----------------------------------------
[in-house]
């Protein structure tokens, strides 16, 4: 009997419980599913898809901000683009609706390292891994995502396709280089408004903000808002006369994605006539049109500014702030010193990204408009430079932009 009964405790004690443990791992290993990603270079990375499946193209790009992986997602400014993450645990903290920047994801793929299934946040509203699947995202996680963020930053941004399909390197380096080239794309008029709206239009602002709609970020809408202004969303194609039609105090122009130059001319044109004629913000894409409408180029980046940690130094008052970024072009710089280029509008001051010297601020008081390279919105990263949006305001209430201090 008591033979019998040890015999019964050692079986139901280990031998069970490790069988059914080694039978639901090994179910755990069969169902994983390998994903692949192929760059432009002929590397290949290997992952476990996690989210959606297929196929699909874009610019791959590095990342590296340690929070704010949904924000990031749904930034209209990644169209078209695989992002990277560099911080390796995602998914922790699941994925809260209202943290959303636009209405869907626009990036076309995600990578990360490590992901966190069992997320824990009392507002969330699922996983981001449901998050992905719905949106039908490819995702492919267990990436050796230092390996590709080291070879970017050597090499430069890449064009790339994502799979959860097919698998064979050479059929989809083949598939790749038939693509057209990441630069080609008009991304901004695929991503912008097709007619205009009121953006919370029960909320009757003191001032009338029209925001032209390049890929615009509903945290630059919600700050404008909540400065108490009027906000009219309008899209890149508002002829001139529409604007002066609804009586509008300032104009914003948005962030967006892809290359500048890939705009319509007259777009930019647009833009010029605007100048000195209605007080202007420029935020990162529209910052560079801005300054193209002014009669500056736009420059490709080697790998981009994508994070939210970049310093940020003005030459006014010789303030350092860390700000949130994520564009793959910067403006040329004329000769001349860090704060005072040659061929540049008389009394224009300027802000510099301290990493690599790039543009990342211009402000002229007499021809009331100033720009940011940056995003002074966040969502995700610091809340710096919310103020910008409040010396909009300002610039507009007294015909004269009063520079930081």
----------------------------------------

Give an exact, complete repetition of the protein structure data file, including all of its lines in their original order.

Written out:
[in-house]
């Protein structure tokens, strides 16, 4: 009997419980599913898809901000683009609706390292891994995502396709280089408004903000808002006369994605006539049109500014702030010193990204408009430079932009 009964405790004690443990791992290993990603270079990375499946193209790009992986997602400014993450645990903290920047994801793929299934946040509203699947995202996680963020930053941004399909390197380096080239794309008029709206239009602002709609970020809408202004969303194609039609105090122009130059001319044109004629913000894409409408180029980046940690130094008052970024072009710089280029509008001051010297601020008081390279919105990263949006305001209430201090 008591033979019998040890015999019964050692079986139901280990031998069970490790069988059914080694039978639901090994179910755990069969169902994983390998994903692949192929760059432009002929590397290949290997992952476990996690989210959606297929196929699909874009610019791959590095990342590296340690929070704010949904924000990031749904930034209209990644169209078209695989992002990277560099911080390796995602998914922790699941994925809260209202943290959303636009209405869907626009990036076309995600990578990360490590992901966190069992997320824990009392507002969330699922996983981001449901998050992905719905949106039908490819995702492919267990990436050796230092390996590709080291070879970017050597090499430069890449064009790339994502799979959860097919698998064979050479059929989809083949598939790749038939693509057209990441630069080609008009991304901004695929991503912008097709007619205009009121953006919370029960909320009757003191001032009338029209925001032209390049890929615009509903945290630059919600700050404008909540400065108490009027906000009219309008899209890149508002002829001139529409604007002066609804009586509008300032104009914003948005962030967006892809290359500048890939705009319509007259777009930019647009833009010029605007100048000195209605007080202007420029935020990162529209910052560079801005300054193209002014009669500056736009420059490709080697790998981009994508994070939210970049310093940020003005030459006014010789303030350092860390700000949130994520564009793959910067403006040329004329000769001349860090704060005072040659061929540049008389009394224009300027802000510099301290990493690599790039543009990342211009402000002229007499021809009331100033720009940011940056995003002074966040969502995700610091809340710096919310103020910008409040010396909009300002610039507009007294015909004269009063520079930081």